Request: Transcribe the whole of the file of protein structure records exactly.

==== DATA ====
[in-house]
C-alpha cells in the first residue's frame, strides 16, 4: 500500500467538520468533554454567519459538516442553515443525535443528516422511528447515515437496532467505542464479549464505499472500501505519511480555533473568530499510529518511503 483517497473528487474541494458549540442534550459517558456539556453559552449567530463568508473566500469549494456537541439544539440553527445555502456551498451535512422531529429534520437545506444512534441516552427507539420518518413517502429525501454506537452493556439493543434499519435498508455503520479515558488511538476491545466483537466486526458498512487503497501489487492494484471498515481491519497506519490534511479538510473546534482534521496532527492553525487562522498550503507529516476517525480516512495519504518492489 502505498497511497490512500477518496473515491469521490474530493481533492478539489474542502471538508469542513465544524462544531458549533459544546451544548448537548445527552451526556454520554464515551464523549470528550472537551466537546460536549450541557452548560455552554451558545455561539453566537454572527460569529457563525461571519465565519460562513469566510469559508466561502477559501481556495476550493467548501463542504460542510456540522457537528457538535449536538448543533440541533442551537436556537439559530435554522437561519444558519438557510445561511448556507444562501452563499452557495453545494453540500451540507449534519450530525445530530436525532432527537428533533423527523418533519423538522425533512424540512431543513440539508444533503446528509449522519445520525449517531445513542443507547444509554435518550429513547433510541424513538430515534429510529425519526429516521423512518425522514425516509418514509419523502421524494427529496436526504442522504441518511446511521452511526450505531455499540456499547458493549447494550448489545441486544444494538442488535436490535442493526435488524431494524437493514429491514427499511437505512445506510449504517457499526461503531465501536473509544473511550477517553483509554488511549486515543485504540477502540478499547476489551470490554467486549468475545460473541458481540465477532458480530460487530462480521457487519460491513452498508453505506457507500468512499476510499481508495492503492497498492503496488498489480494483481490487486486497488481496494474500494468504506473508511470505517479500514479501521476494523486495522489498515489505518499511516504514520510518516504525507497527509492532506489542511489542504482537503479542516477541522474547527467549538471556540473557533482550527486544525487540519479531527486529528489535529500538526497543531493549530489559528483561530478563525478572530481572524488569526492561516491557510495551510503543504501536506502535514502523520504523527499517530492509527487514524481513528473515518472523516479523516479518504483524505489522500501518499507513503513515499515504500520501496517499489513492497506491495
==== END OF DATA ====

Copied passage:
[in-house]
C-alpha cells in the first residue's frame, strides 16, 4: 500500500467538520468533554454567519459538516442553515443525535443528516422511528447515515437496532467505542464479549464505499472500501505519511480555533473568530499510529518511503 483517497473528487474541494458549540442534550459517558456539556453559552449567530463568508473566500469549494456537541439544539440553527445555502456551498451535512422531529429534520437545506444512534441516552427507539420518518413517502429525501454506537452493556439493543434499519435498508455503520479515558488511538476491545466483537466486526458498512487503497501489487492494484471498515481491519497506519490534511479538510473546534482534521496532527492553525487562522498550503507529516476517525480516512495519504518492489 502505498497511497490512500477518496473515491469521490474530493481533492478539489474542502471538508469542513465544524462544531458549533459544546451544548448537548445527552451526556454520554464515551464523549470528550472537551466537546460536549450541557452548560455552554451558545455561539453566537454572527460569529457563525461571519465565519460562513469566510469559508466561502477559501481556495476550493467548501463542504460542510456540522457537528457538535449536538448543533440541533442551537436556537439559530435554522437561519444558519438557510445561511448556507444562501452563499452557495453545494453540500451540507449534519450530525445530530436525532432527537428533533423527523418533519423538522425533512424540512431543513440539508444533503446528509449522519445520525449517531445513542443507547444509554435518550429513547433510541424513538430515534429510529425519526429516521423512518425522514425516509418514509419523502421524494427529496436526504442522504441518511446511521452511526450505531455499540456499547458493549447494550448489545441486544444494538442488535436490535442493526435488524431494524437493514429491514427499511437505512445506510449504517457499526461503531465501536473509544473511550477517553483509554488511549486515543485504540477502540478499547476489551470490554467486549468475545460473541458481540465477532458480530460487530462480521457487519460491513452498508453505506457507500468512499476510499481508495492503492497498492503496488498489480494483481490487486486497488481496494474500494468504506473508511470505517479500514479501521476494523486495522489498515489505518499511516504514520510518516504525507497527509492532506489542511489542504482537503479542516477541522474547527467549538471556540473557533482550527486544525487540519479531527486529528489535529500538526497543531493549530489559528483561530478563525478572530481572524488569526492561516491557510495551510503543504501536506502535514502523520504523527499517530492509527487514524481513528473515518472523516479523516479518504483524505489522500501518499507513503513515499515504500520501496517499489513492497506491495